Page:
Hence, even though I would argue bioenergy is the most important energy source to support the transition, while playing a significant role in the net-zero world, there’s still so much wanting in this space. There is still no clear space that is adopting and championing this enough to mainstream it.

We will really need to change the narrative on bioenergy. More on this soon.

Transition fuels

When Blunomy first started out as Enea Consulting in 2007, the world was not that different. We were burning lots of fossil fuels, except a lot more coal and oil. There was also less renewables then. Solar panels were incredibly expensive and people thought wind turbines were so clunky (and expensive for the amount of power it generates) it was not possible for the world to have more wind turbines than combustion turbines.

The period of 2000s saw the mainstreaming of liquefied natural gas (LNG) and gas was broadly touted as the transition fuel as the world cross from coal towards renewables. Emissions from combustion of gas was less than half that of power generation with coal, and gas power plants could fire up faster than coal power plants. Energy transition then was about fuel switching and the metric was more around carbon intensity per unit energy. Unfortunately, there was no regulations to push for shifts in this metric and so when the economics doesn’t line up, it simply was ignored. Coal power continued propagating in the world especially in the developing countries. Even in developed countries, coal plants were continuing to operate or even refurbished to extend their lifespans. Singapore’s Tembusu Multi-utilities complex which burns a mix of coal and other fuels, was commissioned as recent as 2013.

All these meant that as energy demand increased, the mainstreaming of gas especially through LNG was only serving incremental demand and not exactly displacing coal. Today, it gets lumped as ‘bad’ with coal and there are calls for it to be eliminated from the system. In many sense, people are considering gas no longer as a transition fuel but to be leapfrogged somewhat. The leapfrogging makes sense from a carbon intensity point of view. But by most counts, gas is a superior technology even to renewable power generation as gas power can still serve as baseload and is dispatchable unlike wind and solar which do not respond to the beck and call of power demand. Batteries help to overcome this but as long as the economics of renewables-plus-batteries is not superior to coal or gas, it will be a tough sell.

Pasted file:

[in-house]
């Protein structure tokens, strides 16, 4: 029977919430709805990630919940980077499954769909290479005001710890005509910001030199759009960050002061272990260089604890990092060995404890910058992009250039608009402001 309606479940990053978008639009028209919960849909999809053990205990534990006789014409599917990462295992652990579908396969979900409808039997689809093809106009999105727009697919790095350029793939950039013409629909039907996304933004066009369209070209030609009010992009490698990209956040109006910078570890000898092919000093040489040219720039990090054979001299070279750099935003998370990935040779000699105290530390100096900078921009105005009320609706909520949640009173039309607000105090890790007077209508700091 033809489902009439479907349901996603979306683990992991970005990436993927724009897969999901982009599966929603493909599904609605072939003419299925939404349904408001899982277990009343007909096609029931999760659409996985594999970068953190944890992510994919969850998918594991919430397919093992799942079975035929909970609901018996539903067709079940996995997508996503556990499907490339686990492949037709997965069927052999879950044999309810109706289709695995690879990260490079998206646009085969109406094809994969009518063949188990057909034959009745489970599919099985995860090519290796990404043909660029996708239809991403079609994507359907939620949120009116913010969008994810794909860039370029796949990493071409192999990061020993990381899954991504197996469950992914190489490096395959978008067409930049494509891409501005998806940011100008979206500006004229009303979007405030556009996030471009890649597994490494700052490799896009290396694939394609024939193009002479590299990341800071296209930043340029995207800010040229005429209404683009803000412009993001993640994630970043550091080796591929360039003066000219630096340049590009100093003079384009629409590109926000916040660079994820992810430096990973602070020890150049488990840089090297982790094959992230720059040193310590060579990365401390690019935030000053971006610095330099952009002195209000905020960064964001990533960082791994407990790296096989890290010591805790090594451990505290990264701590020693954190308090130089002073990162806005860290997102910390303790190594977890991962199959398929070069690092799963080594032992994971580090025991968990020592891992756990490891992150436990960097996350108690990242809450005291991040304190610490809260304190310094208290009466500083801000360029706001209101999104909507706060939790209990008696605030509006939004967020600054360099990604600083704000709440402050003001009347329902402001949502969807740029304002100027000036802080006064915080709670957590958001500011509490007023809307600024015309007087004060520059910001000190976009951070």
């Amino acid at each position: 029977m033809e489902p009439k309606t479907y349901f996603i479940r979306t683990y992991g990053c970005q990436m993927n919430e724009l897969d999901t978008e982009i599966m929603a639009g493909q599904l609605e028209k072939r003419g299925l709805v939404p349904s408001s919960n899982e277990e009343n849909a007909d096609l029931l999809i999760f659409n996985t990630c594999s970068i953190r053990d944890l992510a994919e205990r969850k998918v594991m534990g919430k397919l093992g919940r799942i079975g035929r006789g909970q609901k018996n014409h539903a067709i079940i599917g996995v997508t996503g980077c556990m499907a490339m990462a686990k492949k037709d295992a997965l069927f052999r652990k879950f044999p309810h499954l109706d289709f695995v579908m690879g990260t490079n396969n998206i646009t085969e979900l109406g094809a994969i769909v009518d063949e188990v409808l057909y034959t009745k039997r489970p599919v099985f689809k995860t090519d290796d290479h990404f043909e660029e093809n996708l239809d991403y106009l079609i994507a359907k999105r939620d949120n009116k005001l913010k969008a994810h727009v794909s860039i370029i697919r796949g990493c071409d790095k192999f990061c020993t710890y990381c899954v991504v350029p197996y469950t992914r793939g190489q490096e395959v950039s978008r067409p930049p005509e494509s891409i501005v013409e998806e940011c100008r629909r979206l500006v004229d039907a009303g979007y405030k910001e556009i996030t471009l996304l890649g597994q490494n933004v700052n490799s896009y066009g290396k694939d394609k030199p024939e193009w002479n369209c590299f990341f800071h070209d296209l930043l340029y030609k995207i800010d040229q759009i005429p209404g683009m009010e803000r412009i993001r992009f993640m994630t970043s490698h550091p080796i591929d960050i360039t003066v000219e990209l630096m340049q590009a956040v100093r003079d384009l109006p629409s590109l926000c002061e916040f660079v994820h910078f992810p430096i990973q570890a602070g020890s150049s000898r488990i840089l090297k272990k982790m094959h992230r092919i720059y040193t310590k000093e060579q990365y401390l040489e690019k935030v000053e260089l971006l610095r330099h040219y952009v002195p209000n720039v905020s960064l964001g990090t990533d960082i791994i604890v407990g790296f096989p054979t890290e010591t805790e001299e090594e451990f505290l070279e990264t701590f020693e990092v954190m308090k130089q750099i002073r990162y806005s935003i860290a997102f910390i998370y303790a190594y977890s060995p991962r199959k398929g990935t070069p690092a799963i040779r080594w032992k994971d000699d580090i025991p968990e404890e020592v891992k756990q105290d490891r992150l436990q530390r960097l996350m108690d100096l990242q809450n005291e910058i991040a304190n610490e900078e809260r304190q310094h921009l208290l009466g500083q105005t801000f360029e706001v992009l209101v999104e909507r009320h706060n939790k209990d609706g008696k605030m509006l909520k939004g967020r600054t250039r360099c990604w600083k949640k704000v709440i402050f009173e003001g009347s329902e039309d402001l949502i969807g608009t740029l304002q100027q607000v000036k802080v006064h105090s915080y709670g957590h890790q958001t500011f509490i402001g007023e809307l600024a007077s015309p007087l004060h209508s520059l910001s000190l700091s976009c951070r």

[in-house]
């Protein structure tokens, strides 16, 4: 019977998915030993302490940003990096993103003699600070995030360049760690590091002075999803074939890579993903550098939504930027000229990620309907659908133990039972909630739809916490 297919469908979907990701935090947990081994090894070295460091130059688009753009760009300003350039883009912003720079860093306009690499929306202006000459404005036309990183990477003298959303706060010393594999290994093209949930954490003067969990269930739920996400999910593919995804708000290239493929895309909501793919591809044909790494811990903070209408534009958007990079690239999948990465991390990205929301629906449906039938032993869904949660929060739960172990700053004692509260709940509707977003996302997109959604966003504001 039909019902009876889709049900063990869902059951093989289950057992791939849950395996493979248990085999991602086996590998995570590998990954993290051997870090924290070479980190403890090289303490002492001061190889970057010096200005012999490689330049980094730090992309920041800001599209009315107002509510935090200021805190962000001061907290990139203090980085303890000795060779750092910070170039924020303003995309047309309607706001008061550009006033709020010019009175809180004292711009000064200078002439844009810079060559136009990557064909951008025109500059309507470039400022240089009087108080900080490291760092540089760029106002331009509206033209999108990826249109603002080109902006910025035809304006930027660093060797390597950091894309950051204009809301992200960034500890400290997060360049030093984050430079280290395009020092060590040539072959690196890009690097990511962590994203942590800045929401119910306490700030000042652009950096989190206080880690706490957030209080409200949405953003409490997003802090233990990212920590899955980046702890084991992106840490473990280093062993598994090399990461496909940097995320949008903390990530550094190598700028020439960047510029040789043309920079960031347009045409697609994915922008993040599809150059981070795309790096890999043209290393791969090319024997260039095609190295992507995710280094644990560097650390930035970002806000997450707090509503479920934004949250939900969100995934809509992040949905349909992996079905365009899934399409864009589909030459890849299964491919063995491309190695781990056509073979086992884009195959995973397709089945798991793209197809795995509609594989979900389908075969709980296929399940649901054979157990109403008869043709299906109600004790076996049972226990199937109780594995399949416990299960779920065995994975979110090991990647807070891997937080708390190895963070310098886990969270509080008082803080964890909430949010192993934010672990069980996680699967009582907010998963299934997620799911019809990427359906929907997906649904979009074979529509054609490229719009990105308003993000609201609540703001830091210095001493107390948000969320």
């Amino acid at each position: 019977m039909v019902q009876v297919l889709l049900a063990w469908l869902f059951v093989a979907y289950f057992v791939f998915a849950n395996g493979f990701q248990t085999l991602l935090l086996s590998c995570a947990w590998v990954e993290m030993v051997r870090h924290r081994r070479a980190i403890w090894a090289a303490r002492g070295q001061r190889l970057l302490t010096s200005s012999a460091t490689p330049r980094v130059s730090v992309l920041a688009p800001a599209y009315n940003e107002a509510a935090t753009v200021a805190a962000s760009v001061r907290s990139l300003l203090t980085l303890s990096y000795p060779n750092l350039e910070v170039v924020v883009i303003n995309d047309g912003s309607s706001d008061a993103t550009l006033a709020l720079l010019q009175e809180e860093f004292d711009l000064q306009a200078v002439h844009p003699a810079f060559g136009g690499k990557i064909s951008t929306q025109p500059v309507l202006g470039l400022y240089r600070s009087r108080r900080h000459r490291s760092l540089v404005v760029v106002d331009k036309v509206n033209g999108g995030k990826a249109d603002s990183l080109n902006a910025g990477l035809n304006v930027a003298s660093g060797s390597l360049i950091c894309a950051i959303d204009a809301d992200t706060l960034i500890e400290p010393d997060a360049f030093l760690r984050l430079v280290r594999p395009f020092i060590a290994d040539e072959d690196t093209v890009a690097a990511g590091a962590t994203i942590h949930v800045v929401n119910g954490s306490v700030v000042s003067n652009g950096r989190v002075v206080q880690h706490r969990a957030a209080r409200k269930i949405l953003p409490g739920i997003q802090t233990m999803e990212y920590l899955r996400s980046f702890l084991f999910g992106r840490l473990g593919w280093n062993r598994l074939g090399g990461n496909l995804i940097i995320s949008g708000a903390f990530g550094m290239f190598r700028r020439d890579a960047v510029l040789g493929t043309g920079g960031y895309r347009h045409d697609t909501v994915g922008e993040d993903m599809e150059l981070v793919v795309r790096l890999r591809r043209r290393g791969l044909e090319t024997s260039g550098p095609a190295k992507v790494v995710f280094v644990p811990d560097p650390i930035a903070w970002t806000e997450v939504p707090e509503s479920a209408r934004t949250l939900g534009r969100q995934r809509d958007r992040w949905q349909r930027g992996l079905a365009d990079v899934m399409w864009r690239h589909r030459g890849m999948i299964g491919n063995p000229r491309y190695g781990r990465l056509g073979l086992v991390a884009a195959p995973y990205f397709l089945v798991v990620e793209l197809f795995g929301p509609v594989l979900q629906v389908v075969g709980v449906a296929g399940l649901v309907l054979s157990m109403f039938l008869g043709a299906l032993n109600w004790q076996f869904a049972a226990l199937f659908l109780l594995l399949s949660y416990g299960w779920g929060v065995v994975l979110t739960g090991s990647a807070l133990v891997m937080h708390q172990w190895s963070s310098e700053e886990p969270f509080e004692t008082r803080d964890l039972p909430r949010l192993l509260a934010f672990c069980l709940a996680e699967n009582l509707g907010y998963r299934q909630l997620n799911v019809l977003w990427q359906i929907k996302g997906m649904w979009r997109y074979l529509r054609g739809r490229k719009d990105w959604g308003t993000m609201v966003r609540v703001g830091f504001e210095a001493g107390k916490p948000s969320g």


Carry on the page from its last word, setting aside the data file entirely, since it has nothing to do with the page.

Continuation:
The reason for expansion of LNG was because of the superiority of gas in terms of technology, the way it matches our energy use, and the falling costs in the early 2000s. Projecting the way forward, this is unlikely to be true anymore as exploration in certain jurisdiction have slowed or ceased, existing gas fields are no longer as productive, and material costs have risen to counter the competitiveness. There is also a question of the new generation of engineers bothering to enter into this space if they perceive it as declining.

This is where bioenergy comes in and becomes positioned so awkwardly that it finds itself a little stuck. More on this soon.

Who is the polluter?

There was a recent piece on Eco Business about Singapore’s packaging recycling scheme being delayed and how the polluter-pays principle seems to have failed to take hold in this particular situation. It was partly because of a speech by an activist in the recent SG Climate Rally.

The principle of polluter-pays is important because it helps to internalise the social cost of pollution and allows the market to price it in correctly. The result would be that the production and eventual consumption of the relevant goods stays at the level which is socially optimum.

Product packaging is itself a massive problem where it is clear certain social costs of the waste production is not properly internalised. The fact that supply chains are such that buying a new product is cheaper than the refill version, and the fact that massive amounts of materials are used in packaging without producers having to foot the cost of disposal, seems to be an issue. But the situation is also because waste management is not properly priced. Today, in Singapore, the amount of cost you shoulder for waste disposal is based on where you live and the type of dwelling you live in rather than the amount of waste you generate. This in itself is already not exactly adhering to the polluter-pay principle.